The Caldor fire in California and the Greenwood Lake fire in Minnesota are fueled by climate change, a new report concludes.
Huge wildfires in California and Minnesota are forcing tourists to change plans at two US vacation spots, as a new study blames climate change for creating the conditions fueling the massive fires.
The wildfire has already destroyed hundreds of homes and is advancing towards resort towns on Lake Tahoe as thousands of firefighters attempted to ignite. On Wednesday, the Caldor fire was less than 20 miles east of the lake that straddles the California-Nevada border.
The Caldor fire in California is “knocking on the door” of the Lake Tahoe Basin, State Fire Chief Thom Porter said this week, raining ash and forcing tourists inside to avoid the fire. unhealthy air.
The blaze has burned more than 510 square kilometers (197 square miles) and destroyed at least 461 homes since August 14 in the Sierra Nevada southwest of the lake. It was 11% contained and threatened more than 17,000 structures.
Although no evacuations were ordered for Lake Tahoe, it was impossible to ignore a blanket of haze so thick and extensive that it closed schools for a second day in Reno, Nevada, at around 100 km (60 miles) from the fire.
Meanwhile, US Forest Service officials have extended the closure of the Boundary Waters Canoe Area Wilderness, as Minnesota’s largest wildfire has doubled in size.
The Greenwood Lake fire in the Upper National Forest in northeast Minnesota reached about 77 kmÂ² (30 square miles) on Monday, and four new, smaller fires ignited in the BWCA.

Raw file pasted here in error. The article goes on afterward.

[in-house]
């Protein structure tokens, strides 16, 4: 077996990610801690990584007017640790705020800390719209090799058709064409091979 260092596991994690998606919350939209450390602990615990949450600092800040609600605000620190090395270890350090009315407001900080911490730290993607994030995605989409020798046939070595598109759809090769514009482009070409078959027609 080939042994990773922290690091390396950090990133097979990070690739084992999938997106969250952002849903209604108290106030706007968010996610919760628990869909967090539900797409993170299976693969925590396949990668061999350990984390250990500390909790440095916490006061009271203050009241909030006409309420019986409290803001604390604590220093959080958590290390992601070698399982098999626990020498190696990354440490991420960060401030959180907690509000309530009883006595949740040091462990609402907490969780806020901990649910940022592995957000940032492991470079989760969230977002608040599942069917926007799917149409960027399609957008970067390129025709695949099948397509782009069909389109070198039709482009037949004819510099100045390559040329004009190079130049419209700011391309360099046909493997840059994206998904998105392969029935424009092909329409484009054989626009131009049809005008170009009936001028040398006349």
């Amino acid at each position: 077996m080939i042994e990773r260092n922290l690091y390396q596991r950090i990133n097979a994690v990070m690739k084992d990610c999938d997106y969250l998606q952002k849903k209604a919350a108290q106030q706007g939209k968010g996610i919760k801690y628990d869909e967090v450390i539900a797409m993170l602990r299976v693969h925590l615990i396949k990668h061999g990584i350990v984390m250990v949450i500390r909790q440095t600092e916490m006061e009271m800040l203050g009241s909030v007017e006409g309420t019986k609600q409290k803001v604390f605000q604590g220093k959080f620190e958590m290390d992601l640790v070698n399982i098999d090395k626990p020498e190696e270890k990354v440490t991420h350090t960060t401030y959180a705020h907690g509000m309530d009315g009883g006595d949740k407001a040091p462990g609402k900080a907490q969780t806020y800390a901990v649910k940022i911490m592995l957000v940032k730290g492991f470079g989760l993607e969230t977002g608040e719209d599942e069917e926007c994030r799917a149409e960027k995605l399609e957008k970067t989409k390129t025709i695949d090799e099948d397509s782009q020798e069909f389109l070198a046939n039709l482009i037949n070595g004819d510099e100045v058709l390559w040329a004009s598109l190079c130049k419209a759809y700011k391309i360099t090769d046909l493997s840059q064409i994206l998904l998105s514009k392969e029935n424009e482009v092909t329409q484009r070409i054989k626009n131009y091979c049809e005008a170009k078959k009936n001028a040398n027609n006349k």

Authorities have decided to keep the popular forest closed for another week, until September 3, dealing a blow to tourists who have spent months planning their trips there and to outfitters and other businesses in the wilderness of a million acres.
Several lightning-caused fires have burned through the wild during this summer’s drought conditions, while the Greenwood Lake fire has forced the evacuation of around 280 homes and cottages since it was spotted on August 15 about 24 km (15 miles) southwest of the town of Isabella.
Climate change as the culprit
The effects of climate change have fueled more forest fires in the past 30 years, scientists say, as hotter and drier conditions will continue to make weather conditions more extreme and forest fires more destructive.
“Climate change is causing temperatures to rise, and this temperature rise is causing a serious drying trend in the west,” said Kaitlyn Weber, a data analyst whose group, Climate Central, released a report this week. on climate change and fires. .
“This greatly increases the risk of more serious forest fires,” Weber told Reuters news agency.
Climatologist Michael Wehner said such increases in fire risk were not limited to the western United States, with countries like Greece, Turkey, Spain and France now experiencing back-to-back seasons of damaging fires.
U.S. states further east could also find themselves at increasing risk, said Wehner, one of the lead authors of an August report by the Intergovernmental Panel on Climate Change.
The Greenwood, Minnesota fire, for example, has charred nearly 8,100 hectares (20,000 acres) in the past 10 days.
âI would expect there to be an increased risk of fire across mid-latitudes,â Wehner said. “Dry climates are always more at risk for this stuff, but you can have wildfires in the eastern United States.”
Weber, of Climate Central, said that as climate change results in higher temperatures in many states, fires are also becoming a risk in more and more places.
The report is “kind of a warning sign that we really need to pay attention to it,” she said.